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[b.1760 - d.1833]

History is knowledge of the individual.

In the summer of 1792 two brothers were elected to Upper Canada's first Legislative Assembly. Hugh and John McDonell represented the ridings of First and Second Glengarry, respectively. The fact that they ran unopposed was proof of the McDonell family's political prominence and dominance among the Highlanders in eastern Ontario.

Shortly after the American Revolution began, Hugh, a staunch Loyalist, was taken prisoner in the Mohawk Valley region of New York. He managed to escape and with nearly 100 other Loyalists fled to Montreal where he joined the King's Royal Regiment of New York. In 1781 he was promoted to the rank of lieutenant and two years later when the regiment was disbanded, he retired on half-pay and received a grant of 500 acres in Charlottenburg. In 1788 Hugh was appointed deputy land surveyor and for the next six years he plotted lot, concession and township boundaries in the virgin forests of the Eastern District of Upper Canada.

Few records exist to detail the extent of Hugh's participation in the Assembly, but he was held in high esteem by Governor Simcoe, who in 1796 appointed him a commissioner to negotiate with commissioners from Lower Canada an equitable sharing of custom revenues received from rum and other spirits entering the Port of Quebec.

In spite of Hugh's modest military background he was appointed the province's first adjutant-general of militia. The appointment was undoubtedly awarded him because of the quasi-military society of Highlanders in which he lived. McDonell's initial reports indicated that inaccurate statistics had been kept regarding the number of men eligible for militia duty and disclosed the disappearance of guns and supplies. It was subsequently learned that the men had often bartered or sold the weapons and ammunition with which they were issued. Hugh recommended ways to improve the militia and these were implemented by Simcoe. McDonell also pledged to provide more precise data on a regular basis and to establish procedures to recover military equipment or its monetary value. County lieutenants were ordered to maintain accurate records that included the signatures of recipient soldiers. Failure to return equipment or equivalent monies resulted in the imposition of penalties.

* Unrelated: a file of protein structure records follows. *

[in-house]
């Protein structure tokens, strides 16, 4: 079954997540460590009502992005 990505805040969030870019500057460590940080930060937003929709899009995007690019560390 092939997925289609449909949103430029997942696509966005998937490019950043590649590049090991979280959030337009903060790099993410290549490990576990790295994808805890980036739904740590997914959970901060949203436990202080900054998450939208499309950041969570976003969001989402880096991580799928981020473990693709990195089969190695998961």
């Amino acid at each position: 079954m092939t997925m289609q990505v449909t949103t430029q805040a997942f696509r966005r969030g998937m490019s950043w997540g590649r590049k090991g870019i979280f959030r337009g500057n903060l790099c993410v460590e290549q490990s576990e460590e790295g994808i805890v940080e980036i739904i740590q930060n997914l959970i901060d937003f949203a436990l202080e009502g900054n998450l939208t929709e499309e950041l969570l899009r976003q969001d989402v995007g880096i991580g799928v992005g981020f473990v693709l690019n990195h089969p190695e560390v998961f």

Statistical returns for Upper Canada in 1794 indicated the total militia strength of non-commissioned officers and privates to be 4716. When it appeared that war with the Americans was imminent, an immediate investigation was launched into the state of the militia. This revealed a chaotic situation. Militiamen were distressingly deficient in training and there was a shocking shortage of arms. During this critical period Hugh was gravely ill and unable to carry out his responsibilities, so he was replaced as an adjutant general.

McDonell was subsequently appointed captain in the Royal Canadian Volunteer Regiment, but when the regiment was disbanded in 1802, Hugh found himself almost destitute owing partly to the failure of the government to pay a portion of his salary. The following year McDonell was made lieutenant-colonel of the Glengarry Militia of which his brother John was colonel. The appointment was largely honorary, and provided little in the way of relief from his financial difficulties. Unable to solve his cash crisis in Canada, Hugh left for London in 1804 to seek employment in Britain. Governor Haldimand's former secretary provided a glowing reference which included the following ardent assertion.
In His Own Words
"A valuable officer is lost to himself and to the service whose abilities would be useful either in civil or military capacity, particularly in Canada, where his knowledge of the French language, customs and manners of the people and of the interests of the Indian nation might be turned to good account, while the services and sufferings of a very deserving officer would be rewarded."

This endorsement did not help Hugh's cause. It took the patronage of the Duke of Kent, Queen Victoria's father, whom McDonell had known in Quebec, to secure Hugh an appointment as assistant commissary general at Gibraltar. Five years later McDonell accompanied Lord Cochrane to Algiers where Hugh was made consul general.

Hugh's second marriage was to the daughter of the Danish consul in Algiers and the couple had two sons and eight daughters. Hugh retained his position until his retirement in 1820, when he retired to Florence, Italy where he died in 1833 at the age of 73.

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